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Peninim on the Torah

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Rabbi A. Leib Scheinbaum
Hebrew Academy of Cleveland


One more plague shall I bring upon Pharaoh and upon Egypt; after that, he shall send you forth from here. When he sends forth, it shall be complete; he shall drive you out of here. (11:1)

Simply, Hashem is conveying to Moshe Rabbeinu that Pharaoh and the Egyptians will have to undergo one more plague. Then the ten plagues will be complete, and Pharaoh will have received his due. Sforno, however, renders this pasuk differently. He explains that Pharaoh originally sent Moshe and Aharon away willingly; with his rod of anger, he drove them out from his presence. In a similar manner, he will now be compelled to send them and all of Klal Yisrael away in anguish. The previous time he had driven away only Moshe and Aharon - and it was only from his presence. Now, he will be forced to send Moshe, Aharon and all the Jewish People away - from his country.

Sforno explains that this is the measure of Hashem's justice. When a man obstinately refuses to comply with the wishes of his Maker, he will ultimately do what he has resisted doing; only now, it will be in distress and sorrow, against his will. This is similar to the pasuk in Devarim 28:47,48, "Because you did not serve Hashem…amid gladness and goodness of heart…So you will serve your enemy." This idea corresponds with Chazal's maxim, "He who abolishes/nullifies the Torah when he is wealthy, will eventually do so amid poverty." (Pirkei Avos 9:10)

Sforno draws an important moral lesson from this pasuk. What man fails to do of his own free will, he will eventually be compelled to do under circumstances that are more distasteful to him. We are taught that the world is not hefker, ownerless. Everyone must eventually give an accounting for his actions. There is no way to escape Hashem's will. We either do it willingly, at the appropriate time, under circumstances that are convenient and acceptable -- or we will do it under duress, under adverse conditions.

Sforno substantiates his thesis with the famous pasuk that admonishes us for not serving Hashem amid joy, with goodness of heart. Horav Gershon Liebman, zl, Rosh Hayeshivah of Yeshivas Ohr Yosef/Novardok in France, writes that he remembers being in the concentration camp digging ditches. Throughout this backbreaking labor he heard a certain Rosh Hayeshivah next to him repeating this pasuk constantly, serving as a reminder that this misery was a result of a lack of joy in serving the Creator.

Furthermore, when we sit back indifferent to the needs of our People; or when the crown of Torah is humiliated; when Torah Judaism is denigrated and no one takes a stand; we sit idly by watching with blank looks, folded hands, shaking our heads as Torah leaders are shamed, the Torah is defamed, and Orthodoxy is disparaged. How will we respond later, when Hashem asks us, "Why did you sit around doing nothing?"

We have only to peruse history to find Sforno's words glaring at us. How many times have we been lax in our observance, performing mitzvos in an apathetic manner, only to be compelled to act in a similar manner during times of persecution and oppression? How often have we watched indifferently as those who would tear down the mantle of Torah did so- without our protest? Was this not followed shortly by decrees against our People where once again we were forced to acquiesce to the edicts of our enemies?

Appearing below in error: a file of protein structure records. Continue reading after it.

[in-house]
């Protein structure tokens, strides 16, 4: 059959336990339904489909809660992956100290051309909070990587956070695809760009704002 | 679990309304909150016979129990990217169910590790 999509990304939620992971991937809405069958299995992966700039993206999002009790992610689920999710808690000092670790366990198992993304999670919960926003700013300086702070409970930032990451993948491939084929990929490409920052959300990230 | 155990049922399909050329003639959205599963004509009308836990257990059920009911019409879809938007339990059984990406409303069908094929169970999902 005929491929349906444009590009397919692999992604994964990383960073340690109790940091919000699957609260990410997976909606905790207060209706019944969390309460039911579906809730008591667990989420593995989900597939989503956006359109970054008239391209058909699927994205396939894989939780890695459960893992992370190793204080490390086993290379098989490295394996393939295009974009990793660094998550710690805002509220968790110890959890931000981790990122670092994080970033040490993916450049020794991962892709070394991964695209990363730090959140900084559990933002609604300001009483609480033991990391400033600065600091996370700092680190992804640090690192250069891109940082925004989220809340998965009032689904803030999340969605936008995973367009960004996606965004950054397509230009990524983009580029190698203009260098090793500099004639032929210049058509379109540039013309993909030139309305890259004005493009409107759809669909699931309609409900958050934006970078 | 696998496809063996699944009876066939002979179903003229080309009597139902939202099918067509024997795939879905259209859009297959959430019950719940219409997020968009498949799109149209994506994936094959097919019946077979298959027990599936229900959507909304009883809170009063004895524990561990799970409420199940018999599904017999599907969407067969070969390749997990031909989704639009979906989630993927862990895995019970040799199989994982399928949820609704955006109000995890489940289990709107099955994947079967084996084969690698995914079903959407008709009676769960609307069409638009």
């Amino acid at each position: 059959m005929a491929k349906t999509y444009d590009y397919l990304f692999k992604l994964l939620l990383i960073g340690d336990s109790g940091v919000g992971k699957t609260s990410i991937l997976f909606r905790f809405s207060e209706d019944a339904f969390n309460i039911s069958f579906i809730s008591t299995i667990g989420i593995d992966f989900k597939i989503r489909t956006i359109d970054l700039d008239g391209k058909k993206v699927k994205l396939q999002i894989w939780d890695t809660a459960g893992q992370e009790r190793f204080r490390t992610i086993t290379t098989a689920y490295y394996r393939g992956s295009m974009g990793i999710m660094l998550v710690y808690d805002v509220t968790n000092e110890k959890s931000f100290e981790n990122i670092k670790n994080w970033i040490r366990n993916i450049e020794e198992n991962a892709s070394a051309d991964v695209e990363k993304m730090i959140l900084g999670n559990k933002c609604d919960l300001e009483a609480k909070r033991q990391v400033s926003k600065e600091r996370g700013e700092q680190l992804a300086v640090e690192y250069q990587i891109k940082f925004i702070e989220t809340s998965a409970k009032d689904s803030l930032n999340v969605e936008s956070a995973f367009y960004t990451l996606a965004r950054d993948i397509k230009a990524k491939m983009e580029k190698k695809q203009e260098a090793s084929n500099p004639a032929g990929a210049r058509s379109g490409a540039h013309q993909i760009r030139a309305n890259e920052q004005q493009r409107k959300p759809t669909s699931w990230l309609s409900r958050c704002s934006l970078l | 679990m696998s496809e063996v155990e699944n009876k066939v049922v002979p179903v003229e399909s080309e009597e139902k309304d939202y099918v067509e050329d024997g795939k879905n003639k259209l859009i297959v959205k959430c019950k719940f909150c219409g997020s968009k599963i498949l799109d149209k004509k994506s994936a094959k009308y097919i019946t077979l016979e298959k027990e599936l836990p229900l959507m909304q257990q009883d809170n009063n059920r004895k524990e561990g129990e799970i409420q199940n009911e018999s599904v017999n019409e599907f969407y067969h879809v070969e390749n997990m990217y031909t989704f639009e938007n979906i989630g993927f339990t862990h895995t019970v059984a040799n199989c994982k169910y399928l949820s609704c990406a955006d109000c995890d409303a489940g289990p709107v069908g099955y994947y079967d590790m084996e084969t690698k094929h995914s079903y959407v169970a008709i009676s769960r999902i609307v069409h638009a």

Sforno cites Chazal's maxim about nullifying Torah amid wealth. Rav Liebman remembers how the Jews of Morocco and Algiers were lax in their Torah study, focusing primarily on secular studies, especially mastering the French language. To convince parents to send their sons to a yeshivah was an onerous task. Now, the tables have been turned. French is of no value, unless it is being used to ask directions out of the country. The broken Jews who eschewed Torah study because it was not in vogue now do not have the time or "head" to study it, as they are so encumbered with attempting to leave the country for which they gave up so much. When will we learn that when we refuse to obey Hashem of our own free will, we ultimately will be compelled to do so under circumstances which are more unpleasant?

This month shall be for you the beginning of months. (12:2)

The first mitzvah Klal Yisrael received as a nation was the mitzvah of Kiddush haChodesh, sanctifying the new moon. Indeed, the moon is the constellation by which we reckon our Yamim Tovim, festivals; and Klal Yisrael is compared to the moon. Simply, this is due to the waxing and waning of the moon every month. As the moon goes through a process of monthly renewal, so, too, does Klal Yisrael have the opportunity and ability to rejuvenate themselves spiritually. Even if a person has feelings of rejection, when he senses within himself a sort of spiritual deterioration, he can reinvigorate himself and return to his original spiritual plateau.

Horav Mordechai Ilan, zl, supplements this idea with the consideration that the moon returns to its original state as it appeared during Creation. Similarly, this is Klal Yisrael's attribute. Upon rejuvenating themselves, they revert to the state in which they had been when they became a nation. While renewal is important, and rejuvenation is essential for growth, there has to be a base level position from which one proceeds and to which one returns. The starting point of one's renewal should be the point designated by Hashem, the position/plateau upon which he stood when he began his journey. Klal Yisrael reached their zenith when they accepted the Torah. This is their starting point to which they revert upon their renewal. If a person goes through a period of spiritual decline, he can pick himself up and return. He has to know, however, to where he returns and what position he must seek to rejuvenate himself.